As the Internet of Things (IoT) becomes more pervasive in everyday life, more industrial systems are connected to the Internet, which creates risk to the operational technology (OT) involved in running those systems.
That was one of the takeaway messages during a symposium on Thursday that discussed security issues surrounding “supervisory control and data acquisition” (SCADA) systems and the Industrial Internet of Things (IIoT). The event was organized by Techwire parent company e.Republic and sponsored by ForeScout, Intel Security and Dyntek.
Operational technology refers to all technology that’s involved in real-world and time-sensitive processes, and its associated SCADA controls pipelines, HVAC systems and factories.
“It’s very important that IT folks know that there are major differences between the IT system and the ramifications if they go down versus what will happen if a system goes down on the SCADA side of the house,” said Intel Security’s Senior Cyber Security Consultant Khaled Brown during the panel discussion.
Since OT is technology that was built pre-Internet and is goal-oriented, its security is not always a top priority, Brown said. Others agreed.
“I think it’s still sort of a nascent field which is ironic because industrial systems, operational systems are from a past era,” said Alex Eisen, a security researcher for ForeScout. Eisen later continued, “Think about trains, iron, mechanical engineering, electrical engineering and now we find ourselves in this modern world, information age, where a lot of these hard skills and experience is sort of tucked away.”
The panel discussed risks to assuming OT and IT systems are not connected. Brown went on to describe multiple attacks that have happened because of unknown entanglement between the two systems.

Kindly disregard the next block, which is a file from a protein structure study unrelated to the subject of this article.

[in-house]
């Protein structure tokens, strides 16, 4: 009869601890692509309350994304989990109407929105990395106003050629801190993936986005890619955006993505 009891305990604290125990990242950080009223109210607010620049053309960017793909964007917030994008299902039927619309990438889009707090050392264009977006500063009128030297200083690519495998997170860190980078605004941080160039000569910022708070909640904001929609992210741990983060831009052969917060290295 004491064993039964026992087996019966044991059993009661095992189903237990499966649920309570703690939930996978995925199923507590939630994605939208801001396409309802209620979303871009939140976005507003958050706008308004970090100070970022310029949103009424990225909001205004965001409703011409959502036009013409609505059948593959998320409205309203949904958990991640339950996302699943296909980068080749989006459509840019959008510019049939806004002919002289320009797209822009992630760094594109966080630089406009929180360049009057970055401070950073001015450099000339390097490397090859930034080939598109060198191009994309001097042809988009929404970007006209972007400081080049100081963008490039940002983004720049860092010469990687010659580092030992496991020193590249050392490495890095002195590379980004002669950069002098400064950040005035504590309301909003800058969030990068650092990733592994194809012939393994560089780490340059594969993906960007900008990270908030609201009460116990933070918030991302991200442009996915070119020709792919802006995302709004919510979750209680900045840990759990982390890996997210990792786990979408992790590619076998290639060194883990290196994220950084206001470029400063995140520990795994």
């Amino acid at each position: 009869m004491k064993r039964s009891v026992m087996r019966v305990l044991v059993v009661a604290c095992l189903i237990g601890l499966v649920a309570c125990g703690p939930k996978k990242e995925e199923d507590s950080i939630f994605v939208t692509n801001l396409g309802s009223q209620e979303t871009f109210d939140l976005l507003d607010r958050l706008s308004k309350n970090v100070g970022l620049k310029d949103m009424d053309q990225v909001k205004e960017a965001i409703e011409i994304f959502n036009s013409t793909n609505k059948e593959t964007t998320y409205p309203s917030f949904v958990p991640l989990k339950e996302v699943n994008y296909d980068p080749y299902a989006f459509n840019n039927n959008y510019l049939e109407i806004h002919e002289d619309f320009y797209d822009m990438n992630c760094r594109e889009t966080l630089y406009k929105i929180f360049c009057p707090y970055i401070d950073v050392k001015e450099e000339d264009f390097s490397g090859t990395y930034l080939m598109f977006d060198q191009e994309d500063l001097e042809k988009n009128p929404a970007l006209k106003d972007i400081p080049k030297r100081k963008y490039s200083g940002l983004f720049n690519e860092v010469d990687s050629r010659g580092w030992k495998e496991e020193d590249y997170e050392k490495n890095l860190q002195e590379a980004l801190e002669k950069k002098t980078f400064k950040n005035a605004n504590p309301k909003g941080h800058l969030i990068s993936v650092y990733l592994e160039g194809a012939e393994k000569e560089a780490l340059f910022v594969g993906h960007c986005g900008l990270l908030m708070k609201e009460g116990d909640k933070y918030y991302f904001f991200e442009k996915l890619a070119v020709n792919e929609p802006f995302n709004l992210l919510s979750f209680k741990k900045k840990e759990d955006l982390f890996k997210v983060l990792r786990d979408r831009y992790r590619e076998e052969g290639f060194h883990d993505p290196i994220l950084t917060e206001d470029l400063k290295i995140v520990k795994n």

The panelists — which included representatives from SMUD, the Sacramento Regional County Sanitation District, security companies, and others — discussed how OT systems can be protected:
1. Checking vulnerability updates — IT employees can keep up to date on OT vulnerabilities by checking in with vendors and drawing attention to concerns.
2. Third-partyâ patching — The OT vendor must have approved the patch since any applications could shut down while patches are being made. Even virus protection could shut down the system because the system regularly creates and deletes new files to fulfill its function.
3. Physical security — This means knowing who handles hardware while in transit, giving background checks to those âhandling hardware and maintaining security cameras, on a separated network, that can watch for hardware that should not be connected to the OT system.
4. Updating interfaces — Maintaining up-to-date maps and lists of where hardware is working. Not knowing where things are means they cannot be secured.
5. Standards compliance — Understanding the standards that apply to an industry and whether or not a patch will meet those requirements will allow operators to assess the patch’s worth and plan risk assessment.
6. Meeting regularly with OT — Building relationships with OT operators allows for a more in-depth understanding of the system and employee concerns.
This article was originally published on Techwire.